Trump, Kim agree to ‘complete denuclearization’

President Donald J. Trump and North Korean leader Kim Jong Un, walk together to their one-on-one bilateral meeting, Tuesday, June 12, 2018, at the Capella Hotel in Singapore. (Official White House Photo by Stephanie Chasez)

President Donald J. Trump and North Korean leader Kim Jong Un, walk together to their one-on-one bilateral meeting, Tuesday, June 12, 2018, at the Capella Hotel in Singapore. (Official White House Photo by Stephanie Chasez)

Culminating a summit described by Kim Jong Un as something out of a “science fiction movie,” the North Korean dictator sat down at a ceremonial table in Singapore Tuesday and signed a document along with President Trump stating the rogue communist state would work toward “complete denuclearization of the Korean Peninsula.”

The two leaders began the day with a one-on-one meeting then expanded the participants, with the U.S. team adding Secretary of State Mike Pompeo, Chief of Staff John Kelly and National Security Advisor John Bolton.

At a press conference prior to his departure, Trump told reporters he will end joint military exercises between the United States and South Korea.

He said Kim has agreed to destroy a “major” missile testing site but provided no details.

The agreement provides “security guarantees” to Pyongyang. On Monday,
Secretary of State Mike Pompeo was asked whether any security guarantees might include withdrawing U.S. troops from the Korean Peninsula but he declined to answer.

At the news conference Tuesday, Trump also said the agreement includes returning the remains of U.S. prisoners of war and those missing in action during the Korean War.

Asked what surprised him most during their meetings, Trump said Kim has a “great personality” and is “very smart. Good combination.”

He also said Kim is “a very talented man” and “loves his country very much.”

Pressed about North Korea’s horrific abuse of human rights, Trump said the situation must improve.

He did not reply to a reporter who asked if they discussed Otto Warmbier, the American student sentenced to 15 years in prison with hard labor in 2016 for allegedly stealing a propaganda poster. Warmbier was sent home in a coma in June 2017 and died soon after.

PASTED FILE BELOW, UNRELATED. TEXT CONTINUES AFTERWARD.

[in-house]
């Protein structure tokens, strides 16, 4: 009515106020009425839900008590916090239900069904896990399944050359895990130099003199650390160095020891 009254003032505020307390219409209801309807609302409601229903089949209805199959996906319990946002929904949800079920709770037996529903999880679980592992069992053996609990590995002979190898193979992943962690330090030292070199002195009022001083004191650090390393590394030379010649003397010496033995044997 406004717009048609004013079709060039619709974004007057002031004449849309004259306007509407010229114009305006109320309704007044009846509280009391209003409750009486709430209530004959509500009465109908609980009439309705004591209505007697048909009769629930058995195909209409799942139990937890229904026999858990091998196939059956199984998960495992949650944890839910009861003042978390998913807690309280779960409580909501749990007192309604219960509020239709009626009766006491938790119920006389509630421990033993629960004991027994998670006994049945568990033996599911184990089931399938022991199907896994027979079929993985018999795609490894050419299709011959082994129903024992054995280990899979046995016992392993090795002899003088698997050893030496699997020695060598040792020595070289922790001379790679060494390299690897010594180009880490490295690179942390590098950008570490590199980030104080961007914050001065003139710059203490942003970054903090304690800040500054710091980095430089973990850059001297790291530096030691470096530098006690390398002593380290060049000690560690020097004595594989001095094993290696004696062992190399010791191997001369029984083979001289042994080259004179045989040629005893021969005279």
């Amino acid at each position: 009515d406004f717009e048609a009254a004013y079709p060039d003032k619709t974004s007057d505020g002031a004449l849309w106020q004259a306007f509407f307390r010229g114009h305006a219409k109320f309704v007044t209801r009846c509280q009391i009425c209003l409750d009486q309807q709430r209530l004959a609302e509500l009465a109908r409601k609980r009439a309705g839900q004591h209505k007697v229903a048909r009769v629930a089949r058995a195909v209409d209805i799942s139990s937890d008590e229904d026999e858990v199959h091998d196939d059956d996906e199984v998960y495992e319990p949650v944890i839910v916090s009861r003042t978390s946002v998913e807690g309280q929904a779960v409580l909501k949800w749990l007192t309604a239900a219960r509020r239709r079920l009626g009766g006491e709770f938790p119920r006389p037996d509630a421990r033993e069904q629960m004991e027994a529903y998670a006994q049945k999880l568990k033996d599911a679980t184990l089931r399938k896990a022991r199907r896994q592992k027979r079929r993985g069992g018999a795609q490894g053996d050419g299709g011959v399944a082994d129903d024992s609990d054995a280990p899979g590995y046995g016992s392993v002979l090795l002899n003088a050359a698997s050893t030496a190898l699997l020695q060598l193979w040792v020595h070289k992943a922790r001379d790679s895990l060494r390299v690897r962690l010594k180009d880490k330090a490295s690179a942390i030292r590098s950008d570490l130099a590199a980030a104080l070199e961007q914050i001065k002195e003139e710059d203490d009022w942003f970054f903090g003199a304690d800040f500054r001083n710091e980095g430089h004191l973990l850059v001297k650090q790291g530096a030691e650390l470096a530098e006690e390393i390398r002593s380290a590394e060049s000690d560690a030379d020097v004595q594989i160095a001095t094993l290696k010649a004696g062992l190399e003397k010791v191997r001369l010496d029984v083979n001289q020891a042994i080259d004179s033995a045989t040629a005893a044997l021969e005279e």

The science fiction movie remark came as the two leaders walked on the colonnade of their meeting place, the Capella Hotel on Sentosa Island.

Kim, according to a translator, told Trump, “Many people in the world will think of this as a (inaudible) form of fantasy … from a science fiction movie.”

In an interview with the Fox News Channel’s Sean Hannity after the summit, Trump said he believes Kim will work toward dismantling his country’s nuclear program “virtually immediately.”

“I just think that we are now we are going to start the process of denuclearization of North Korea, and I believe that he’s going back and will start it virtually immediately – and he’s already indicated that and you look at what he’s done,” Trump said.

Discussing the remarkable turnaround from the tensions of last summer when Trump responded to Kim’s nuclear weapon testing with the threat of “fire and fury,” Trump said that “without the rhetoric we wouldn’t have been here.”

“So I think the rhetoric, I hated to do it, sometimes I felt foolish doing it, but we had no choice,” he said.

Trump said he believes Kim has “gone back to get this done.”

“He wants to get it done.”

But he said his administration is “going to have to check him.”

“And we will check him, we’ll check him very strongly. But he has a plan total and complete,” Trump said. “He’s got a total plan. It will get done.”

In an interview with ABC News’ George Stephanopoulos, Trump was asked how he could trust the brutal dictator.

“I do trust him, yeah,” Trump said. “Maybe in a year you’ll be interviewing and I’ll say I made a mistake. It’s possible. We’’re dealing at a high level, a lot of things can change a lot of things are possible.”

Stephanopoulos pressed Trump on his previous criticism of North Korea’s human rights abuses, including starving his people, running labor camps and assassinating members of his own family.

“George, I’m given what I’m given,” Trump said. “This is what we have, this is where we are, and I can only tell you from my experience, and I’ve met him, I’ve spoken with him. I’ve met him. And this is, this has started early and it’s been very intense.

“I think that he really wants to do a great job for North Korea. I think he wants to de-nuke, without that, there’s nothing to discuss. It was on the table from the beginning, and you see a total denuclearization of North Korea – so important.”



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